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Fresh Windows 7 installation. I gave "everyone" "full control" to drive D:. When I print from Firefox to a PDF document on D: everything is peachy. If I try to do the same thing from IE9 I get a message

You don't have permission to save in this location.
Contact the administrator to obtain permission.

So it's not the PDF printer driver which doesn't have permission, but IE. How can I give IE (and if possible all my applications in one go) permission to write anywhere? Read: I don't want to see that warning ever again.

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Internet Explorer is working by default in "Integrity Mode: Low" which protects your computer from malware that enters your Windows via IE.

Processes running in "Low mode" can only write to low integrity locations, such as the Temporary Internet Files\Low folder

For understanding this protection mechanism see this article: Understanding and Working in Protected Mode Internet Explorer

From my point of view the PDF printer driver seems not to be compatible with Windows 7 and IE. Well developed software can handle this situation so that you can save e.g. Downloads to D:. If you are starting the PDF creation by some sort of a toolbar ypu should alternatively should try the virtual PDF printer directly via the Print menu entry. This may change the way how the PDF printer is executed and therefore the permissions/restrictions.

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up vote 0 down vote accepted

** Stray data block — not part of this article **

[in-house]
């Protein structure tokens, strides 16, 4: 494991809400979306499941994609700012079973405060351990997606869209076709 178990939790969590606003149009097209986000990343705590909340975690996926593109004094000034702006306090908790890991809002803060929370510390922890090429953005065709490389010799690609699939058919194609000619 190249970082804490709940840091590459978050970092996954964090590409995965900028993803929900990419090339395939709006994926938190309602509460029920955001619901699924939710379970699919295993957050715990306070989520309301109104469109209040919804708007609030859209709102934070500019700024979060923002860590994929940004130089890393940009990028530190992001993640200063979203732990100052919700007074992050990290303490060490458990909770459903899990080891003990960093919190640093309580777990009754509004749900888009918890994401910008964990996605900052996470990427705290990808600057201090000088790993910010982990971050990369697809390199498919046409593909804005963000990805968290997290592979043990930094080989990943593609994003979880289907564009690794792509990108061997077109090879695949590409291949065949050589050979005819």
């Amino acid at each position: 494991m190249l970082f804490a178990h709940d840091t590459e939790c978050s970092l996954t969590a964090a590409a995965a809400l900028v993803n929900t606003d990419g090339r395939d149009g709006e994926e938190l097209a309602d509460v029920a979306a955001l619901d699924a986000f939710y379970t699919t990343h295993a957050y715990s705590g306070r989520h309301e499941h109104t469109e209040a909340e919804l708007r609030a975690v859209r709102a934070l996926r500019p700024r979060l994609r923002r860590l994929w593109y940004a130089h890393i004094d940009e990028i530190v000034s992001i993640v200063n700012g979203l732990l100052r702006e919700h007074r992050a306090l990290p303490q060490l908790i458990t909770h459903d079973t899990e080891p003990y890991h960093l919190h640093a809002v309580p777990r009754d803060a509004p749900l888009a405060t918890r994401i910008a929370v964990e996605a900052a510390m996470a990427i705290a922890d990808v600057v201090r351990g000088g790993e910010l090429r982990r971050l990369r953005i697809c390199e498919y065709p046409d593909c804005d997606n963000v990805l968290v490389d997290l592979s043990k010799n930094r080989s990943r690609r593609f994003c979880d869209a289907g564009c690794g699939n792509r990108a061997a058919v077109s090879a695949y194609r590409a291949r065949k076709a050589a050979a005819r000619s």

I turned off UAC (User Account Control) and the message is gone, I hope for good. :-)

To turn off UAC:

  • run Regedit
  • find the key HKEY_LOCAL_MACHINE/SOFTWARE/Microsoft/Windows/CurrentVersion/Policies/System
  • find EnableLUA in the right side pane. If it doesn't exist, create it as a DWORD value
  • enter a value of 0
  • exit Regedit and reboot.

Or see here for four different ways to accomplish the same task: Disabling UAC on Windows 7?

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@techie007 - thanks for the addition – stevenvh Nov 7 '11 at 19:12
NP. I'd +1 the answer, but turning off UAC is a bad idea in my opinion. :) – Ƭᴇcʜιᴇ007 Nov 7 '11 at 19:25
@techie007 - Like I commented to an answer to your linked question: UAC is useful for some people, but for many it's just a nuisance. And like I also said I've never had security problems, on 2 machines running XP, without UAC, for 10 years. – stevenvh Nov 7 '11 at 19:33
Get put in charge of a couple hundred Windows machines used by non-technical end-users, and you'll quickly find out why UAC is far from a "nuisance". ;) – Ƭᴇcʜιᴇ007 Nov 7 '11 at 19:42
That's why I say useful for some people. BTW, what's "NP"? Nondeterministic polynomial? Nurse practitioner? :-) – stevenvh Nov 7 '11 at 19:56

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